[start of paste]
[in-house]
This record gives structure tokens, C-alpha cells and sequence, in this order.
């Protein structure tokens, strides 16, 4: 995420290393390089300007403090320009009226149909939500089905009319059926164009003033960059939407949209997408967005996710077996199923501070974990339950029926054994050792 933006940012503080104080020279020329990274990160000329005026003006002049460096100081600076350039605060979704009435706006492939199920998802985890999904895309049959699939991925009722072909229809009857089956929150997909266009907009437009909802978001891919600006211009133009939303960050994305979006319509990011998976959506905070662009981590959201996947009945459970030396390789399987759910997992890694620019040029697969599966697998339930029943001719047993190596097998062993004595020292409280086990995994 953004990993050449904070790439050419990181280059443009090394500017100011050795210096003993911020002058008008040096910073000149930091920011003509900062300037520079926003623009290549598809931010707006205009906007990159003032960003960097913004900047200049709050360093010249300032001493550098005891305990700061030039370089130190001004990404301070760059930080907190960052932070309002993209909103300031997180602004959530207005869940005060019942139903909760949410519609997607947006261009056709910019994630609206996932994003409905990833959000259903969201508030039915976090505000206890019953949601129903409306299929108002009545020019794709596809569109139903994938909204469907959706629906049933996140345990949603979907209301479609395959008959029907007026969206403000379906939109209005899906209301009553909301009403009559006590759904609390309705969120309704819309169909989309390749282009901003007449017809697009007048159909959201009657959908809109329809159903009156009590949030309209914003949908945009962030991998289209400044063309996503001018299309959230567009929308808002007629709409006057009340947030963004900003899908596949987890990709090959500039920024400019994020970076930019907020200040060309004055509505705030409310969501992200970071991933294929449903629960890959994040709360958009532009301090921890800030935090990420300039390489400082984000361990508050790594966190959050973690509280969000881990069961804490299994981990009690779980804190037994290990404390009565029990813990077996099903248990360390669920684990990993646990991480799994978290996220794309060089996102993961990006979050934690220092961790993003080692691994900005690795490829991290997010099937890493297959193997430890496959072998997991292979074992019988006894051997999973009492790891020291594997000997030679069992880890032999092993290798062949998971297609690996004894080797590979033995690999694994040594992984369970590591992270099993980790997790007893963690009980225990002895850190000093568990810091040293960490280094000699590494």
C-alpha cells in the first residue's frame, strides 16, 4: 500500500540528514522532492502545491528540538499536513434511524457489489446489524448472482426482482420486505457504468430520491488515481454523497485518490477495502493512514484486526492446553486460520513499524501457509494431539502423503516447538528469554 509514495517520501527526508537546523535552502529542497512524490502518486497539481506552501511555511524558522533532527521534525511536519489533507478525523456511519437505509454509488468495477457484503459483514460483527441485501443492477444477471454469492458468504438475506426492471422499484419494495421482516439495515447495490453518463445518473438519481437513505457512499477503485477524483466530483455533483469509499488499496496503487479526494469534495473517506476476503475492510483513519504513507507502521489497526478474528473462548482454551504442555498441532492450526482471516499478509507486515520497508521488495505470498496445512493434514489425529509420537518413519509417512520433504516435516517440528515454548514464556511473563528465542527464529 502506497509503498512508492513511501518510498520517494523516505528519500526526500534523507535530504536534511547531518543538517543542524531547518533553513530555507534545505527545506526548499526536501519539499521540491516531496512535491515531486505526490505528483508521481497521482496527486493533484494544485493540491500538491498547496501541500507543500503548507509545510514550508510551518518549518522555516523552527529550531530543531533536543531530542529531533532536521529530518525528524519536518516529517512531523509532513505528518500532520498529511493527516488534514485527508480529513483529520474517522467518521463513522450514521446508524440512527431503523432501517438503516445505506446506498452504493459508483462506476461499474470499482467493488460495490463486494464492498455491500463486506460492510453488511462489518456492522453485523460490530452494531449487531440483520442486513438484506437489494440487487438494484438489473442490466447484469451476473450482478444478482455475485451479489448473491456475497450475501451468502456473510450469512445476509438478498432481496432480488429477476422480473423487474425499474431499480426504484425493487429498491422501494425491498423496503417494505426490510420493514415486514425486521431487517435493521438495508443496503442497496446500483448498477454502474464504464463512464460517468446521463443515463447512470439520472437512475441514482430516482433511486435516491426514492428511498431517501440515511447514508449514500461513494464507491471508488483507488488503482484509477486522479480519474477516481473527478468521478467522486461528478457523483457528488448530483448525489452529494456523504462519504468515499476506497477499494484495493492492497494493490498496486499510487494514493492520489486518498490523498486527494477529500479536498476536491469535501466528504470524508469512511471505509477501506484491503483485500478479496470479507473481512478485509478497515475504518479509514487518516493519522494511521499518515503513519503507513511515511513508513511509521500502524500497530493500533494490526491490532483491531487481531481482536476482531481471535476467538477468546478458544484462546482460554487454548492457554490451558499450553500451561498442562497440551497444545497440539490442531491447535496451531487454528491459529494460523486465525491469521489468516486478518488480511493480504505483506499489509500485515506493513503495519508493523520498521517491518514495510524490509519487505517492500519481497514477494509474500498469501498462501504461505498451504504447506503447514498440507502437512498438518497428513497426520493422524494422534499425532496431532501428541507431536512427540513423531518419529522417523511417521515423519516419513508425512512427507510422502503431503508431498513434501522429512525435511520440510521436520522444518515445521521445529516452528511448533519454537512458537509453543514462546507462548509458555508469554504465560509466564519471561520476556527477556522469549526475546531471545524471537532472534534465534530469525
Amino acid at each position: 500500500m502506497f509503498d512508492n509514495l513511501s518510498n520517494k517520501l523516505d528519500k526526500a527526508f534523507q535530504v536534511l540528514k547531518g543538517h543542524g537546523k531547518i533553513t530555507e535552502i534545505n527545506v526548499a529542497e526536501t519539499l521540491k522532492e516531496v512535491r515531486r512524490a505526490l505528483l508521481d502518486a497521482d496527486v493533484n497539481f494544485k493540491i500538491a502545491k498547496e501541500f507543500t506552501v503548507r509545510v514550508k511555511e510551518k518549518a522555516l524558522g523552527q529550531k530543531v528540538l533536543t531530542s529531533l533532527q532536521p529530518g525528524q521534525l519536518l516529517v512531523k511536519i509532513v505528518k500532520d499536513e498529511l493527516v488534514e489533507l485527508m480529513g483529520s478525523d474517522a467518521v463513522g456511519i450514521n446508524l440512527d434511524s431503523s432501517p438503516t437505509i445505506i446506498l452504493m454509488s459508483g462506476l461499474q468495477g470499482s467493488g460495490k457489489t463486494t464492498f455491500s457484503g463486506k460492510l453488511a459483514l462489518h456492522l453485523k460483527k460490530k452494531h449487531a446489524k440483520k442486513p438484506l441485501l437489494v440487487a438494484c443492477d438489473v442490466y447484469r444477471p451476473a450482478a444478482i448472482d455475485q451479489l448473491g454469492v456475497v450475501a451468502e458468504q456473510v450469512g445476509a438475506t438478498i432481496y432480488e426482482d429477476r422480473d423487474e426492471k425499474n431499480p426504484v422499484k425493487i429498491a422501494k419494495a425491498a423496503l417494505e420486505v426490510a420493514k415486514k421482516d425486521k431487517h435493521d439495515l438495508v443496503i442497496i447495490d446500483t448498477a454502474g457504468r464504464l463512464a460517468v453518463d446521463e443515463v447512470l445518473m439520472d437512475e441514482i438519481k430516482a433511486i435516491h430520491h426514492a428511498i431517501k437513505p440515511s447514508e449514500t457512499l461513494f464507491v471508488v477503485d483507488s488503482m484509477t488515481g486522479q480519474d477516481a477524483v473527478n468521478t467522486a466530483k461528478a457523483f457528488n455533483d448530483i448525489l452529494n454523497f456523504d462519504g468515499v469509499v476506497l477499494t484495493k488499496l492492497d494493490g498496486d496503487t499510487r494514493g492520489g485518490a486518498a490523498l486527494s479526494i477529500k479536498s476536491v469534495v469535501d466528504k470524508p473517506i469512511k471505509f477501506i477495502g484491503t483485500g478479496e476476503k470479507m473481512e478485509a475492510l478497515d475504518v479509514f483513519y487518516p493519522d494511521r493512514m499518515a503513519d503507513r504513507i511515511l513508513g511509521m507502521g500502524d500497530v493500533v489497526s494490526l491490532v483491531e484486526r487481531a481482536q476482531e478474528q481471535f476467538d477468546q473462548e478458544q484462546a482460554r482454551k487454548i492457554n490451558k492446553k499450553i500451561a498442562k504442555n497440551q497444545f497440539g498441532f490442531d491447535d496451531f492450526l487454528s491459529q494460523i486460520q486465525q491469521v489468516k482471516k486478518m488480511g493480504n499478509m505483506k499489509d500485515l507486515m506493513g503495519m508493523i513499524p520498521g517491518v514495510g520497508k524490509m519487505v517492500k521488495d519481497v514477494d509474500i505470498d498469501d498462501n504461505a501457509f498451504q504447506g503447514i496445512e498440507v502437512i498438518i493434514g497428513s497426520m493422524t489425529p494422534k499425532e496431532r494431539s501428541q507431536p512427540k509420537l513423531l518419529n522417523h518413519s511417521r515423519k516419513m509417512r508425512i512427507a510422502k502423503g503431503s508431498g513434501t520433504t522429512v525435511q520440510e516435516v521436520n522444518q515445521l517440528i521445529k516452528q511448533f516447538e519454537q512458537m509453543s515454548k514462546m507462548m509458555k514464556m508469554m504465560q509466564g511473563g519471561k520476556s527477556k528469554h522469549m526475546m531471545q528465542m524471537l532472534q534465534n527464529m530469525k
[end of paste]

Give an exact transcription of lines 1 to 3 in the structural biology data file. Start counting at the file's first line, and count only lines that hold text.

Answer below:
[in-house]
This record gives structure tokens, C-alpha cells and sequence, in this order.
């Protein structure tokens, strides 16, 4: 995420290393390089300007403090320009009226149909939500089905009319059926164009003033960059939407949209997408967005996710077996199923501070974990339950029926054994050792 933006940012503080104080020279020329990274990160000329005026003006002049460096100081600076350039605060979704009435706006492939199920998802985890999904895309049959699939991925009722072909229809009857089956929150997909266009907009437009909802978001891919600006211009133009939303960050994305979006319509990011998976959506905070662009981590959201996947009945459970030396390789399987759910997992890694620019040029697969599966697998339930029943001719047993190596097998062993004595020292409280086990995994 953004990993050449904070790439050419990181280059443009090394500017100011050795210096003993911020002058008008040096910073000149930091920011003509900062300037520079926003623009290549598809931010707006205009906007990159003032960003960097913004900047200049709050360093010249300032001493550098005891305990700061030039370089130190001004990404301070760059930080907190960052932070309002993209909103300031997180602004959530207005869940005060019942139903909760949410519609997607947006261009056709910019994630609206996932994003409905990833959000259903969201508030039915976090505000206890019953949601129903409306299929108002009545020019794709596809569109139903994938909204469907959706629906049933996140345990949603979907209301479609395959008959029907007026969206403000379906939109209005899906209301009553909301009403009559006590759904609390309705969120309704819309169909989309390749282009901003007449017809697009007048159909959201009657959908809109329809159903009156009590949030309209914003949908945009962030991998289209400044063309996503001018299309959230567009929308808002007629709409006057009340947030963004900003899908596949987890990709090959500039920024400019994020970076930019907020200040060309004055509505705030409310969501992200970071991933294929449903629960890959994040709360958009532009301090921890800030935090990420300039390489400082984000361990508050790594966190959050973690509280969000881990069961804490299994981990009690779980804190037994290990404390009565029990813990077996099903248990360390669920684990990993646990991480799994978290996220794309060089996102993961990006979050934690220092961790993003080692691994900005690795490829991290997010099937890493297959193997430890496959072998997991292979074992019988006894051997999973009492790891020291594997000997030679069992880890032999092993290798062949998971297609690996004894080797590979033995690999694994040594992984369970590591992270099993980790997790007893963690009980225990002895850190000093568990810091040293960490280094000699590494």